And it is clear from the evidence of the cylinder recordings themselves that Miss Wedgwood’s role was not simply administrative, because her voice is clearly heard telling the singers when to start, and it is clear she was actually operating the machine. Eliza also helped Cecil Sharp with contacts and local knowledge. For more on Eliza Wedgwood, see the article by Paul Burgess listed in the bibliography.

1LP0157546
                                 Leader Records, LEA 4050 (British Library reference: 1LP0157546)

A note on the numbering of the Grainger recordings

Several numbering systems exist within the Grainger collection, and they present quite a challenge to the cataloguer, and the user. The three main sequences are Cylinder number, Disc number, and Melody number, which are explained below. It is also helpful to distinguish Performances from Parts.

Grainger started collecting with pencil and paper, but in 1906 he acquired the phonograph which recorded onto wax cylinders, and from then on this was his preferred method of noting songs. Armed with the phonograph, he re-visited some of his early singers, and recorded them singing the same songs, and he subsequently transcribed these cylinder performances onto paper. He also made multiple recordings of some songs, so that the same song from any particular singer can appear more than once - on paper and on more than one cylinder. He documented these multiple recordings as ‘1st performance’, ‘2nd performance’, and so on.

Each cylinder has a number (1 - 216). Phonograph cylinders last a little over two minutes, so one cylinder can include several short songs (e.g. one verse from each), or the same short song sung more than once, or, most commonly, half of a longer song, with the rest of it continued, if we are lucky, on the next cylinder. The sections of these songs split onto different cylinders were designated ‘part 1’, ‘part 2’, etc. These numbers can be combined with the repeated renditions already described, so that we can get ‘1st performance, part 1’, ‘2nd performance, part 1’, and so on.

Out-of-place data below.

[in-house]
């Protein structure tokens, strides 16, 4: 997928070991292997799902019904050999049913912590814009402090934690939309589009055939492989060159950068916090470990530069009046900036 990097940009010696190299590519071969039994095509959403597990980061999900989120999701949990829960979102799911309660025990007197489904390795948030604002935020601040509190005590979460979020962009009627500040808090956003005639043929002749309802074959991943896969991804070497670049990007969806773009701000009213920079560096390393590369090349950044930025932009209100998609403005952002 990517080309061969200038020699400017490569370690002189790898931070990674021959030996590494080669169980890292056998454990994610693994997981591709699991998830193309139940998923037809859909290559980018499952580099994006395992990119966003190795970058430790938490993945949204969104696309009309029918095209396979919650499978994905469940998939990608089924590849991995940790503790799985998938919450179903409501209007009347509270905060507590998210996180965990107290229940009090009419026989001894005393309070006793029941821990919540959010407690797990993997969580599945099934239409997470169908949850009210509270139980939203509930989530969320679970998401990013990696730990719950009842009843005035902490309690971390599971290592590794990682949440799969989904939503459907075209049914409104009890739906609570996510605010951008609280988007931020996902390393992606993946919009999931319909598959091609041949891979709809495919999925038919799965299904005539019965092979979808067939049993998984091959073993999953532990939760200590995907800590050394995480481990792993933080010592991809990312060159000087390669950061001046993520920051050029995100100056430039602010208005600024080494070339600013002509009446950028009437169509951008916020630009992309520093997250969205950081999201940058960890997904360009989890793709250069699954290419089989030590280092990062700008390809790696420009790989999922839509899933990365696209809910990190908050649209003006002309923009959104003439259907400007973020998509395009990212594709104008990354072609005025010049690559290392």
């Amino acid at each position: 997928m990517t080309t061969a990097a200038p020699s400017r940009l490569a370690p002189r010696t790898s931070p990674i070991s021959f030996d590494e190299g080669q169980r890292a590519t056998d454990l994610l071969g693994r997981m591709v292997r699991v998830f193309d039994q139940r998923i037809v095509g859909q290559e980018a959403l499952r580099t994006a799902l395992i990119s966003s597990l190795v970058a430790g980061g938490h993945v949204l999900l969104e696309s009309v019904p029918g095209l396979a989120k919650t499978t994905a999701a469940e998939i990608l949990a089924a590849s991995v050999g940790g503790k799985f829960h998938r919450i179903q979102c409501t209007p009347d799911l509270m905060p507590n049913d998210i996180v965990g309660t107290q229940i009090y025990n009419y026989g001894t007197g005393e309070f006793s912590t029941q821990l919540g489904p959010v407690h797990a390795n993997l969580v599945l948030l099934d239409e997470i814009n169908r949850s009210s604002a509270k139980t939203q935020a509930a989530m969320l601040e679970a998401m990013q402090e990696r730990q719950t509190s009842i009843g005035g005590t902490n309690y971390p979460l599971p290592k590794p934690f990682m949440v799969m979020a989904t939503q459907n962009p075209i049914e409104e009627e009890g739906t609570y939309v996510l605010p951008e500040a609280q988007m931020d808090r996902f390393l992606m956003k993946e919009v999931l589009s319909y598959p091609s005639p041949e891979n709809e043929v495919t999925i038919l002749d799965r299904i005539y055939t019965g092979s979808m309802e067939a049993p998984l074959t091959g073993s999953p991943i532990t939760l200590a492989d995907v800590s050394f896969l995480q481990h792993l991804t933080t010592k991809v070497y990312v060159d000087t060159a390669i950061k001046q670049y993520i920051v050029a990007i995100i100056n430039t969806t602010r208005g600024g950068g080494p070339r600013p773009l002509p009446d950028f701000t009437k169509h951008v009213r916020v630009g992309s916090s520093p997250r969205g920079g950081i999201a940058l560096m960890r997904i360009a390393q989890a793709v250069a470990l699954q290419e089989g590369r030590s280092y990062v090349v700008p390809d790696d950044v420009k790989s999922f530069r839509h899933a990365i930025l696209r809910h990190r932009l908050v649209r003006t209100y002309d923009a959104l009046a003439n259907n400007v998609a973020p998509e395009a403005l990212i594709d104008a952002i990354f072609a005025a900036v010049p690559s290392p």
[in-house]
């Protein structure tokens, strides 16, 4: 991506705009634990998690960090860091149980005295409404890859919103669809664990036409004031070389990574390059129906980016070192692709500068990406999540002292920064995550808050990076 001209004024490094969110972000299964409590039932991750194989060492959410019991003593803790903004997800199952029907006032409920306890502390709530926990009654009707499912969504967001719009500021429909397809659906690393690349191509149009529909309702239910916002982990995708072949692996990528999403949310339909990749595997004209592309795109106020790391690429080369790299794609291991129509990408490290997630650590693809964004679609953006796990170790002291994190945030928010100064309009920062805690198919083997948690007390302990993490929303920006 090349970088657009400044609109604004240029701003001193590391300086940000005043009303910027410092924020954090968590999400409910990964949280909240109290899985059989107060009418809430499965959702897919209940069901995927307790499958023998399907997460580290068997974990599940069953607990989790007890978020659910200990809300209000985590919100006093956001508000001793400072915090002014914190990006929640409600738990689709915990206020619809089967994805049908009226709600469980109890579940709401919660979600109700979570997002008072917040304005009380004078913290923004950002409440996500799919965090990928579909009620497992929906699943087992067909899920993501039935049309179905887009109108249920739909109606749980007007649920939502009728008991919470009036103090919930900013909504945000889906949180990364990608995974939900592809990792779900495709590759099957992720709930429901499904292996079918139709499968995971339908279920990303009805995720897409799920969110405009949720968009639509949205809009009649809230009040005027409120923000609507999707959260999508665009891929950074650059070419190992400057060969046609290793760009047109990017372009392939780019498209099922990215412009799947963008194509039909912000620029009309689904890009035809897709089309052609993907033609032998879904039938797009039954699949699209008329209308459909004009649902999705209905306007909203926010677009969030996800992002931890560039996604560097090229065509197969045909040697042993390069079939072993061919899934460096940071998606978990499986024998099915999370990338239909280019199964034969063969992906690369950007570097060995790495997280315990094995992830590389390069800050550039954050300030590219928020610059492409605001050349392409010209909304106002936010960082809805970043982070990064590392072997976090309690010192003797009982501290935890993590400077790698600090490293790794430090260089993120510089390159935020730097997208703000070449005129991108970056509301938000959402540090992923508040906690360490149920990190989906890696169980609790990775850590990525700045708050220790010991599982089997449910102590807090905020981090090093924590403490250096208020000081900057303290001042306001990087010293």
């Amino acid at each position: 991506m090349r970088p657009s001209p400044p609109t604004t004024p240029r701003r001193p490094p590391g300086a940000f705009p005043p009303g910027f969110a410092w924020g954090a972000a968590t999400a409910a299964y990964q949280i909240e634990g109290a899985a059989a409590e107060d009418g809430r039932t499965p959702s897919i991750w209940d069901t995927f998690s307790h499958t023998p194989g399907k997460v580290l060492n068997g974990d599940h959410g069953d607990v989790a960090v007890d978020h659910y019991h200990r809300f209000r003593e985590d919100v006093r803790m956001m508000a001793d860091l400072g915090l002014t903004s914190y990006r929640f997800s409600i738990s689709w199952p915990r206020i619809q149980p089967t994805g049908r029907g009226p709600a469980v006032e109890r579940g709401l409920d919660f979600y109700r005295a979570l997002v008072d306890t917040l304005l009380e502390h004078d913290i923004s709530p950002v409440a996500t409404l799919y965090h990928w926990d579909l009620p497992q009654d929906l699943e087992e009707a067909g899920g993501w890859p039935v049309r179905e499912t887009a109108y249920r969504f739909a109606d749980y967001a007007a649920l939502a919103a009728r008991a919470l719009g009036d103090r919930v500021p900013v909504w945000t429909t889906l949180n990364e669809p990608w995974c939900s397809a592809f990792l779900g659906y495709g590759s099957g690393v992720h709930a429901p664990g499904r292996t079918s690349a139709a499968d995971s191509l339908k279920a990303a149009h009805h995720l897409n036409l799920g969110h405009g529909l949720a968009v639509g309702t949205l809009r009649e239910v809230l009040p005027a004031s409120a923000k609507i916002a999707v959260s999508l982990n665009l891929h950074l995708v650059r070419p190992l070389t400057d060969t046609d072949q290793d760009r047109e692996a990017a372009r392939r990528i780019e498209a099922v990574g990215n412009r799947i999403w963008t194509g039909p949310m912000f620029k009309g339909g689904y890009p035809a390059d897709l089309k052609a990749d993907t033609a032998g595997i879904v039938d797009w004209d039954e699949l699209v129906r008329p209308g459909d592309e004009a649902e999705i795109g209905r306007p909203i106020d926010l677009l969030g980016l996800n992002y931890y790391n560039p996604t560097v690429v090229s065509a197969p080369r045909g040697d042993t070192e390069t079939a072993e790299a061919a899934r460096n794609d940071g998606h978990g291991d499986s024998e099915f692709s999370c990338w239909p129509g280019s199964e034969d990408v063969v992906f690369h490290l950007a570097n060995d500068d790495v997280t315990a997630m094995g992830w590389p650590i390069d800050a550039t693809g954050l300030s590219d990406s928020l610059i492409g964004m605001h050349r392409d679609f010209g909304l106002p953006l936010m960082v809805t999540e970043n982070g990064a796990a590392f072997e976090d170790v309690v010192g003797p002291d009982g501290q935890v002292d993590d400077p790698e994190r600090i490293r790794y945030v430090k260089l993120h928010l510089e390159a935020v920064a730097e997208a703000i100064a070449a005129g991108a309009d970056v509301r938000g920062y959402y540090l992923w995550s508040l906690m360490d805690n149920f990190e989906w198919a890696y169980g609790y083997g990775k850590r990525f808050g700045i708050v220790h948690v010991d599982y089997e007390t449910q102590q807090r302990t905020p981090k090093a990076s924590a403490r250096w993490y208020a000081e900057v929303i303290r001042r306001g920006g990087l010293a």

In 1940, the surviving cylinders were copied onto lacquer discs at the Library of Congress, and it is copies of these discs which were digitised to create the sound files offered on British Library Sounds. These discs also have numbers, and two sides, designated A and B. They can take up to five minutes of sound on each side, so the most common scenario here is for two cylinders to be dubbed onto each disc side. Occasionally the transfer from cylinder to disc did not go well, or, even more infrequently, the engineer made a mistake, so some tracks appear twice on the discs - usually with one track labelled ‘poor copy’ or ‘incomplete’, and the other ‘good copy’ or ‘complete’. We have not included these substandard transfers online when a better one exists.

When Grainger organised his collection, he assigned numbers to the songs. He gave the same number to all versions of a song from a particular singer, so that, for example, all versions of ‘Brigg Fair’ by Joseph Taylor are assigned the number 200. These are usually referred to as ‘Melody’ numbers, and are included in our catalogue, for reference. Unfortunately, they are not always as helpful as they might be. Grainger started re-organising, but never finished and some items were re-numbered, and others were left un-numbered.

025I-1LL0010255XX-AAZZA0
                                                Image of disc label (British Library reference: 1LL0010255)